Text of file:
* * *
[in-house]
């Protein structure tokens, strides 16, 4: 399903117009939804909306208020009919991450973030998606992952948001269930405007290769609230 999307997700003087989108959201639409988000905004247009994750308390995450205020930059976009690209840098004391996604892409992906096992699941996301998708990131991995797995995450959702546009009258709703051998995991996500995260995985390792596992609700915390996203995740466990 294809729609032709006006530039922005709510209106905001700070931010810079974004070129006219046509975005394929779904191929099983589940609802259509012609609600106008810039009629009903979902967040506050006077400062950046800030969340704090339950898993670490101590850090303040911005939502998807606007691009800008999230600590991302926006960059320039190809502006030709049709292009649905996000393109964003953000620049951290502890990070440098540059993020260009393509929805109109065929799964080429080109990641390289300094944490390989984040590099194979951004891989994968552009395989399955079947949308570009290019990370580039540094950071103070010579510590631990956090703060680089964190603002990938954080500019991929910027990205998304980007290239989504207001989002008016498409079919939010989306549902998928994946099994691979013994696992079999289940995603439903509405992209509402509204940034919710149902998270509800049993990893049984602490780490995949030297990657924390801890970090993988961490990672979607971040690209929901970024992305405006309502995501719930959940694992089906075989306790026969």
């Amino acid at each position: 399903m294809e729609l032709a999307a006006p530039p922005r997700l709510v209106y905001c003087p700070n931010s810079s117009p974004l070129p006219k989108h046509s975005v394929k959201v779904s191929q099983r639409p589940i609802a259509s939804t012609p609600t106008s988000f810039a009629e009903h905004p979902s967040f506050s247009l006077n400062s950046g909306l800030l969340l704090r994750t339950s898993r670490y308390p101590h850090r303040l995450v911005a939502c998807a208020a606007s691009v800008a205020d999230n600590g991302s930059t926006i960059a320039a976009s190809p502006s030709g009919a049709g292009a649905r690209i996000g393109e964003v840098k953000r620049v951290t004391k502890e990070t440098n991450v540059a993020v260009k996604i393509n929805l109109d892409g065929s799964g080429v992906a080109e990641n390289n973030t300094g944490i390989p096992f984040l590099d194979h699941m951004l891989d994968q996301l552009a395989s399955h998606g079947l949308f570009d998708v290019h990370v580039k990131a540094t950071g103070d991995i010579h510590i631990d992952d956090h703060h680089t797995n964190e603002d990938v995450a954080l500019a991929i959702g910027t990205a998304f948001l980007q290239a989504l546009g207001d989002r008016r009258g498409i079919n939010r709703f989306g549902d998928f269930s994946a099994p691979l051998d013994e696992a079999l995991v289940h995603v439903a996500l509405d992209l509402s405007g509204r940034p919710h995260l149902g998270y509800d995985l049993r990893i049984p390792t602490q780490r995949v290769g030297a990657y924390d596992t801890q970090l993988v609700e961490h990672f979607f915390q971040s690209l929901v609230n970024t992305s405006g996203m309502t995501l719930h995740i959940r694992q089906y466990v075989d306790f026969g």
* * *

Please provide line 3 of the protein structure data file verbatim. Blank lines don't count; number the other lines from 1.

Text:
């Amino acid at each position: 399903m294809e729609l032709a999307a006006p530039p922005r997700l709510v209106y905001c003087p700070n931010s810079s117009p974004l070129p006219k989108h046509s975005v394929k959201v779904s191929q099983r639409p589940i609802a259509s939804t012609p609600t106008s988000f810039a009629e009903h905004p979902s967040f506050s247009l006077n400062s950046g909306l800030l969340l704090r994750t339950s898993r670490y308390p101590h850090r303040l995450v911005a939502c998807a208020a606007s691009v800008a205020d999230n600590g991302s930059t926006i960059a320039a976009s190809p502006s030709g009919a049709g292009a649905r690209i996000g393109e964003v840098k953000r620049v951290t004391k502890e990070t440098n991450v540059a993020v260009k996604i393509n929805l109109d892409g065929s799964g080429v992906a080109e990641n390289n973030t300094g944490i390989p096992f984040l590099d194979h699941m951004l891989d994968q996301l552009a395989s399955h998606g079947l949308f570009d998708v290019h990370v580039k990131a540094t950071g103070d991995i010579h510590i631990d992952d956090h703060h680089t797995n964190e603002d990938v995450a954080l500019a991929i959702g910027t990205a998304f948001l980007q290239a989504l546009g207001d989002r008016r009258g498409i079919n939010r709703f989306g549902d998928f269930s994946a099994p691979l051998d013994e696992a079999l995991v289940h995603v439903a996500l509405d992209l509402s405007g509204r940034p919710h995260l149902g998270y509800d995985l049993r990893i049984p390792t602490q780490r995949v290769g030297a990657y924390d596992t801890q970090l993988v609700e961490h990672f979607f915390q971040s690209l929901v609230n970024t992305s405006g996203m309502t995501l719930h995740i959940r694992q089906y466990v075989d306790f026969g």